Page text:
This item is an original press release that was sent out to announce the famed "Kitchen Computer". The release is entitled, "The Age of Affluence: May Include Computer For Mom In Kitchen" and is scheduled for release after 12:00 noon on October 14, 1969. It summarizes a news briefing that was held earlier in the day by the Neiman-Marcus Board Chairman, Edward S. Marcus. The news briefing was about the 1969 Christmas catalog and one of the major items that the briefing focused on was the Kitchen Computer.
In describing how the Kitchen Computer would work, the release states:
It is no surprise that this press release focuses on the positive aspects of the Kitchen Computer, but there were some serious drawbacks. The $10,600 purchase price included a two week programming course...not exactly something the affluent housewife might be comfortable with. And the computer interface was definitely not user friendly. The computer used binary code, so if Mom wanted to plan a dinner around some nice steak that she had just bought, she would need to enter the binary code for "steak"...01110011011101000110010101100001011010110000110100001010. And even if she managed to do that correctly, the output from the computer was displayed as a series of lights that "spelled out" the answer in binary code. Imagine eight small lights in a row and if they were on it would be read as a "1" and if it were off it would be read as a "0". There is mention of a teletype machine that had a typewriter keyboard and would make the interface easier but that doesn't seem to be included in price of the computer.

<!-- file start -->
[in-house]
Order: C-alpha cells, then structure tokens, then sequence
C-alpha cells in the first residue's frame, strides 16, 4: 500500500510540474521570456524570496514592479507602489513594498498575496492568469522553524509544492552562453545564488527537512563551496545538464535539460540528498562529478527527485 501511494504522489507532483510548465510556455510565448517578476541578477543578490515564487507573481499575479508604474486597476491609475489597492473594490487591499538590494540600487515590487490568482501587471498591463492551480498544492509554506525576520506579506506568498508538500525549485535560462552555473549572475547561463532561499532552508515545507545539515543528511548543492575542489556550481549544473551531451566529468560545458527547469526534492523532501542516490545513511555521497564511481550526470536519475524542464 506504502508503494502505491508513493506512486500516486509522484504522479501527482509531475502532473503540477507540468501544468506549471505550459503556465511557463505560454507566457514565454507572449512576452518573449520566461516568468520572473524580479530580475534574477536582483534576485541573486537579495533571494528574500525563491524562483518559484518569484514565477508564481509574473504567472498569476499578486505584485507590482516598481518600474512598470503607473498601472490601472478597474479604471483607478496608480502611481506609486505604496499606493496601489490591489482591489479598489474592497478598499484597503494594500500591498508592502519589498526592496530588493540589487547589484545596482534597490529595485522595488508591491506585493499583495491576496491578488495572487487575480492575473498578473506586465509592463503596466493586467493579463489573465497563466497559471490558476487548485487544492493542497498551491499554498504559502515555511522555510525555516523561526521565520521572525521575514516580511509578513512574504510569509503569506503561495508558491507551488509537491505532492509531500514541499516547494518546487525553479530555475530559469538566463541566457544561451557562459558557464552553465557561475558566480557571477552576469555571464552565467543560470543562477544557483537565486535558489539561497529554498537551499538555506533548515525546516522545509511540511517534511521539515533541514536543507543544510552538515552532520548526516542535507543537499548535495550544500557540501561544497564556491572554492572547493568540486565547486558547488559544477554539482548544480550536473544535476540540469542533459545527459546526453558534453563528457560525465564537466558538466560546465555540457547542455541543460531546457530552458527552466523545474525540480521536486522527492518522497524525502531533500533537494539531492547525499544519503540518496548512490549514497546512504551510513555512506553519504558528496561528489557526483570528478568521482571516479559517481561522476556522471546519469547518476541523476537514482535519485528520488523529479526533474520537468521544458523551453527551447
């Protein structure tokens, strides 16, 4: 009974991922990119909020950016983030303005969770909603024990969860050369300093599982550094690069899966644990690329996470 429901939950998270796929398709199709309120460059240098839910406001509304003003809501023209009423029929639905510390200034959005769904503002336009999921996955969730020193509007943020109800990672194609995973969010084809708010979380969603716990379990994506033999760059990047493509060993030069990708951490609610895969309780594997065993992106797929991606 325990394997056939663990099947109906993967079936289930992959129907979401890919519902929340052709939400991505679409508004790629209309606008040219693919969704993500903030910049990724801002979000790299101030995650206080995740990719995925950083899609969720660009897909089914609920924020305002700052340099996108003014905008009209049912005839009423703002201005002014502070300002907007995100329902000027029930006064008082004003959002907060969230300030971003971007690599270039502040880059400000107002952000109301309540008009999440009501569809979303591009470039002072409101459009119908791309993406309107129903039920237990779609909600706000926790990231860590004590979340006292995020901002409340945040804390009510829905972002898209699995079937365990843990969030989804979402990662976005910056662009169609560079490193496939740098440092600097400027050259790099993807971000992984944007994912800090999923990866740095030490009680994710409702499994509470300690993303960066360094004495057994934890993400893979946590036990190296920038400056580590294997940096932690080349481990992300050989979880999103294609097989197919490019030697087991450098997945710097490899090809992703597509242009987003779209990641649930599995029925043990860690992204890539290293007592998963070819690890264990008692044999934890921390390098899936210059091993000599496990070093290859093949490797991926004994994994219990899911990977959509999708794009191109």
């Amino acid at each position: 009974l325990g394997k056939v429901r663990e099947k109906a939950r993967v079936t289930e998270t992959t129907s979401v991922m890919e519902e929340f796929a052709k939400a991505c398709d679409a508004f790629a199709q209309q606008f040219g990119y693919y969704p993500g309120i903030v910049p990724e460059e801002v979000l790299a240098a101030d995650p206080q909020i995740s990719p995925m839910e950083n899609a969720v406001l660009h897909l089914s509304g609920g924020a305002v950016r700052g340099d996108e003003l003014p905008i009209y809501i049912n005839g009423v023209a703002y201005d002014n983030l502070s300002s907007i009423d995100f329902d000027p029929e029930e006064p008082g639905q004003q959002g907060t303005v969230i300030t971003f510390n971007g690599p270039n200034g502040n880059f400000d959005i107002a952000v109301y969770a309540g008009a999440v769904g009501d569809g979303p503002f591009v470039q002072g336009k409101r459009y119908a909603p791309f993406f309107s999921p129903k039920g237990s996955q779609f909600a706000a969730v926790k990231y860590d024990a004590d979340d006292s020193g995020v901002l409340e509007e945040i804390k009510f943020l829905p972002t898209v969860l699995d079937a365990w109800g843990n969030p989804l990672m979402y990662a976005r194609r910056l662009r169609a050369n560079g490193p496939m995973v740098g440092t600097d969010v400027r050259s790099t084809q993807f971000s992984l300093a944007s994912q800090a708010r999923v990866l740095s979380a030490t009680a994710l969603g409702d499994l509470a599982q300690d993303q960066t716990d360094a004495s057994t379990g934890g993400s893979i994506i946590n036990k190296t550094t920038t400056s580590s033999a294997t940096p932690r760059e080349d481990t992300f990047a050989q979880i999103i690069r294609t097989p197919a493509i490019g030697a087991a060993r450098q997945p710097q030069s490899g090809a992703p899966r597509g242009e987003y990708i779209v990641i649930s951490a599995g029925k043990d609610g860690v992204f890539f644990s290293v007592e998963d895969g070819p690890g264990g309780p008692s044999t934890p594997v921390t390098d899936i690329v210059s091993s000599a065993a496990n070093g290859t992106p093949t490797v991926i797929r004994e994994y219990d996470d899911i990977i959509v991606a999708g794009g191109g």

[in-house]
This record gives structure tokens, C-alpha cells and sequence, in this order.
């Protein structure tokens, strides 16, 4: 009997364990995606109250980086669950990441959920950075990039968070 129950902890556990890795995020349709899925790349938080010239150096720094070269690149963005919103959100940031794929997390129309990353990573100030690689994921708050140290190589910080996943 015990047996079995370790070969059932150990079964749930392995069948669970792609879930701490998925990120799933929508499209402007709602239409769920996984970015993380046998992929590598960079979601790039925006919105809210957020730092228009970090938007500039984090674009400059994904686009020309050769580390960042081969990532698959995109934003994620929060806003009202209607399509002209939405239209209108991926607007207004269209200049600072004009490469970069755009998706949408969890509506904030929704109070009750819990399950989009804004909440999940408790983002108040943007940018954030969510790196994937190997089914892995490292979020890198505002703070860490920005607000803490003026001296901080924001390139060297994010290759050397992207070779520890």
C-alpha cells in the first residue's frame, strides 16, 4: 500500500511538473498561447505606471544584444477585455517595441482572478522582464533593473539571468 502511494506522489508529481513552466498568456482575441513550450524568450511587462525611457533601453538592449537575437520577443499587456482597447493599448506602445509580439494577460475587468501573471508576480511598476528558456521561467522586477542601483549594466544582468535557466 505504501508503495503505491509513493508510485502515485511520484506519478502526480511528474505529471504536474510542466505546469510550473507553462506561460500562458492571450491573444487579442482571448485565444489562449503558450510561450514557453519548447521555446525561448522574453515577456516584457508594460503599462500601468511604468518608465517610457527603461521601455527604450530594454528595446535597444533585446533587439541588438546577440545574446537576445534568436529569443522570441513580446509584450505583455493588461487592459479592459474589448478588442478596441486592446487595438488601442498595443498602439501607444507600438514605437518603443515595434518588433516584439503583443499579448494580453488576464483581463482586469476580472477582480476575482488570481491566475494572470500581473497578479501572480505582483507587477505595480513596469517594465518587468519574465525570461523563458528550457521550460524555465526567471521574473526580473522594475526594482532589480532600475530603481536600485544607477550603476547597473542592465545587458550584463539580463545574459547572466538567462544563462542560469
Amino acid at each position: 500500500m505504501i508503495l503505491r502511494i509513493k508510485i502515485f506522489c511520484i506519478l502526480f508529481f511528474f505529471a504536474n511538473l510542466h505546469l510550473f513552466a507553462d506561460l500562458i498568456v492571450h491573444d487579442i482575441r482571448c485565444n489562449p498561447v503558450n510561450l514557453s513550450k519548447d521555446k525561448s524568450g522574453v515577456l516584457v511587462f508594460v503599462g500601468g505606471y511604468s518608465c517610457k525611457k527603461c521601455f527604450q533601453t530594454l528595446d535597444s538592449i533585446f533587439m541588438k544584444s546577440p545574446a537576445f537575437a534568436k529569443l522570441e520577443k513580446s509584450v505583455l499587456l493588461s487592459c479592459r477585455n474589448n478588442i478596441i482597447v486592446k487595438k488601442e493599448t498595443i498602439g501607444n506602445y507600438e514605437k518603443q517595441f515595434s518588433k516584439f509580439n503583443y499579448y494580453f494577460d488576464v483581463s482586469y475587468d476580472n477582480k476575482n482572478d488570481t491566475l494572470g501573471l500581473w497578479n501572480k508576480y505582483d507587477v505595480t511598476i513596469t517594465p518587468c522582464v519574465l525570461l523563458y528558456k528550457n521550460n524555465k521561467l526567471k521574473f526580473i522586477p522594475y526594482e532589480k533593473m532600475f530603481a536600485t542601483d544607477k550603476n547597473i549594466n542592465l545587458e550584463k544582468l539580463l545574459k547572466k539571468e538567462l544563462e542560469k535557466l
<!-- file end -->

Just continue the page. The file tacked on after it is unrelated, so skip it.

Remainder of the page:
This press release also focused on the role of technology in the home. The idea of putting a computer in an individual's home was not common in 1969 and there were a few people espousing the concept. But the creation of an actual working computer that was designed for home use, no matter how impractical, was an influential step in making that idea a reality. The release quotes T. Paul Bothwell, vice-president and general manager of Honeywell's Computer Control Division, who believed that the concept of a computerized home not a fanciful one.
In my opinion, that day is not far off. The only major factor is cost. But in all likelihood, within five or six years, computer prices will fall in the range of the family automobile. This is in marked contrast to a few years ago, when the cheapest computers cost over a hundred-thousand dollars.
The release was written by Dan Sweeney who was a consultant for both Honeywell Information Systems and Carl Byoir & Associates in 1969.
Copyright © 2017 by Early Computers Project, All Rights Reserved.